Congressman John Patrick “Jack” Murtha, Jr., died on February 8, 2010, nine months before his current term in the House was due to expire.
On May 18, 2010, a Special Election – to elect someone to complete Murtha’s term, and a Primary Election to pick the candidates for the November 2010 election, were held on the same day.
In advance of May 18, a PSRP meeting was held to choose its candidate for the Special Election ballot. The Penn Patriot Blog described the field of competitors at the time:
“On the Republican side local county committees will choose their candidate. Right now the favorite would have to be Bill Russell. A former Iraq War veteran who was defeated by Murtha in 2008. Other names have been floated around such as state Rep. Dave Reed, state Sen. Kim Ward, state Rep. Jeff Pyle and the 2006 GOP nominee and former Washington County Commissioner Diana L. Irey. All of which would have to quickly make a power play to wrestle the nomination away from Russell.
There is no doubt that Russell is sitting in the driver’s seat. He has already announced his candidacy and has been raising money for his campaign. In fact, Russell was out raising Murtha. Russell reported an impressive total of $2,865,593 raised through Dec. 31, according to filings with the Federal Election Commission.
That dollar amount alone makes Russell the front runner. GOP county committee members who are even thinking about choosing another candidate over Russell to run in the special election risk losing this race for the GOP.
Russell is the right kind of candidate to serve the constituents of the 12 District. Even going head to head with Murtha last time he held Murtha to 58 percent of the vote. The lowest total since Murtha first ran in 1974. Like Murtha, Russell is a military veteran. The 12th District has a high number of WW II and Vietnam veterans that will most likely vote for him.”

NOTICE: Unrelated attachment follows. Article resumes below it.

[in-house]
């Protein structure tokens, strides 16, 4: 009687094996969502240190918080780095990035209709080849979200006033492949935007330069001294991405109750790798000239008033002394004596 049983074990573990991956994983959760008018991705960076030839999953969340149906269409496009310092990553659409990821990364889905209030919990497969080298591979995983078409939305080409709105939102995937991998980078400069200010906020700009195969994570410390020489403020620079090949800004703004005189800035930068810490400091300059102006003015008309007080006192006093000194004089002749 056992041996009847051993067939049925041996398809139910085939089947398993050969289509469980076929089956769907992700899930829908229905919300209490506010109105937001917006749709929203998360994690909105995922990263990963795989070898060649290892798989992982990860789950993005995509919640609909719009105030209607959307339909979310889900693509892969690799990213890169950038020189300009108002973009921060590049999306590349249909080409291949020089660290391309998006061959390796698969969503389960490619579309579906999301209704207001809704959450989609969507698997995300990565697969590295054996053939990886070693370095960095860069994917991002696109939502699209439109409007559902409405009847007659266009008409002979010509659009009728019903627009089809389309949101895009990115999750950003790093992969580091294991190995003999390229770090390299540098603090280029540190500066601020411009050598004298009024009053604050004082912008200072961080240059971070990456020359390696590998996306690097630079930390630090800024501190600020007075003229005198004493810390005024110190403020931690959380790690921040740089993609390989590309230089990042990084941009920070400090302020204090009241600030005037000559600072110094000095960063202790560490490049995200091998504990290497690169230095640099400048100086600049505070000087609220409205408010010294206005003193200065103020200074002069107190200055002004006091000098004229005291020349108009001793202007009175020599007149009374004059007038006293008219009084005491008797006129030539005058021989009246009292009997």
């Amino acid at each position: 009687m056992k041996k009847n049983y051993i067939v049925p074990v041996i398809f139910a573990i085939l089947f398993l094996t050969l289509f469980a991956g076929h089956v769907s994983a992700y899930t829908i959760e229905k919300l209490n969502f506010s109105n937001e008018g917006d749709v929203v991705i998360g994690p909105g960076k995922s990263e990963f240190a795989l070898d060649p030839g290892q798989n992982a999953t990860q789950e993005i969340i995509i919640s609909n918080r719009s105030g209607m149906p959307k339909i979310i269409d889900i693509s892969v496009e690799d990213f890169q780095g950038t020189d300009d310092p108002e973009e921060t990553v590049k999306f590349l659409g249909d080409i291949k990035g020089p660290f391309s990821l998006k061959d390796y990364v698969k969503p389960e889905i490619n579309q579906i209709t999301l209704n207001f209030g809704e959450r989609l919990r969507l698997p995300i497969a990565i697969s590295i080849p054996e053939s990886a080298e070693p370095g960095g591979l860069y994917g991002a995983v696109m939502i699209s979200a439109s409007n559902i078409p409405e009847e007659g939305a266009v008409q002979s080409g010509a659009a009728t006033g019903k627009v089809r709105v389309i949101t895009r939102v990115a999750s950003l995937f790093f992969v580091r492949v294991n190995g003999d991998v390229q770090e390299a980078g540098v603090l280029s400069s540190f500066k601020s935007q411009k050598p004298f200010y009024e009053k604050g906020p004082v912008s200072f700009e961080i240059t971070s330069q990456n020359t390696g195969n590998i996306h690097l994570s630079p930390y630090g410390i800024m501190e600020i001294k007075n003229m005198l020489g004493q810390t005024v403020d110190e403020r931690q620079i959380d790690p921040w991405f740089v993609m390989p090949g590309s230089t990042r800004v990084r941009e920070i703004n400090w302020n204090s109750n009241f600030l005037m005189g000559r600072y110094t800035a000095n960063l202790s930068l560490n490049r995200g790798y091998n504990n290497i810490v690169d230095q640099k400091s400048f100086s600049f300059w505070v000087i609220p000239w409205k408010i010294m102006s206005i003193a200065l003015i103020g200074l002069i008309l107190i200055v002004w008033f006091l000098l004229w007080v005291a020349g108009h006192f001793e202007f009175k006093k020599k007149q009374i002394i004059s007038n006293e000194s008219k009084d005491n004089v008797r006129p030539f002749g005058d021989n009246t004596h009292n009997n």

The PSRP establishment picked businessman Tim Burns to represent the Party in the Special Election. Burns had co-founded, and eventually sold, TechRx – a pharmaceutical technology company.
In the Special Election on May 18, Burns was defeated by the Democrat candidate, Mark Critz, a former Murtha aide. Critz completed Murtha’s term and was the incumbent for the November election.
At the polls, the official Republican establishment position was to “Vote for Tim Burns twice”, as if Burns was the endorsed candidate in both races. That was not accurate, but the party establishment worked hard to send the message that Burns was the only approved Republican candidate.
Luksik states that, “They did not want Bill. Period. End.”
In the November election, Critz beat Burns 52.6% – 45.1%.
After Burn’s defeat, Rep. Kevin McCarthy, a top leader in the National Republican Congressional Committee (NRCC), was referenced in an NBC News article:
“National Republicans pumped more than $1 million into the race for the late Rep. John Murtha’s seat in western Pennsylvania – in the hopes of sending a message about the GOP’s ability to compete in the kinds of districts they’ll need to take back the majority. What they got for their money was a big disappointment: An eight-point loss yesterday that’s sending Democrat Mark Critz to Congress, despite Republican confidence going into the special election. On ABC/Washington Post’s “Top Line” today, Rep. Kevin McCarthy, who’s in charge of candidate recruitment for the National Republican Congressional Committee, said the loss by Republican Tim Burns is prompting a reexamination by GOP leaders about how they approach races, plus an “audit” of what went wrong.”
What went wrong? At a minimum, the Pennsylvania State Republican Party picked the wrong horse for the race.
Tim Burns ran an abbreviated campaign, from October 2011 to February 2012, as a candidate for the G.O.P. nomination to oppose then- and still-incumbent Democrat U.S. Senator Bob Casey. Burns has yet to run again for public office.
Retired U.S. Army Lieutenant Colonel William “Bill” Russell now lives in Florida.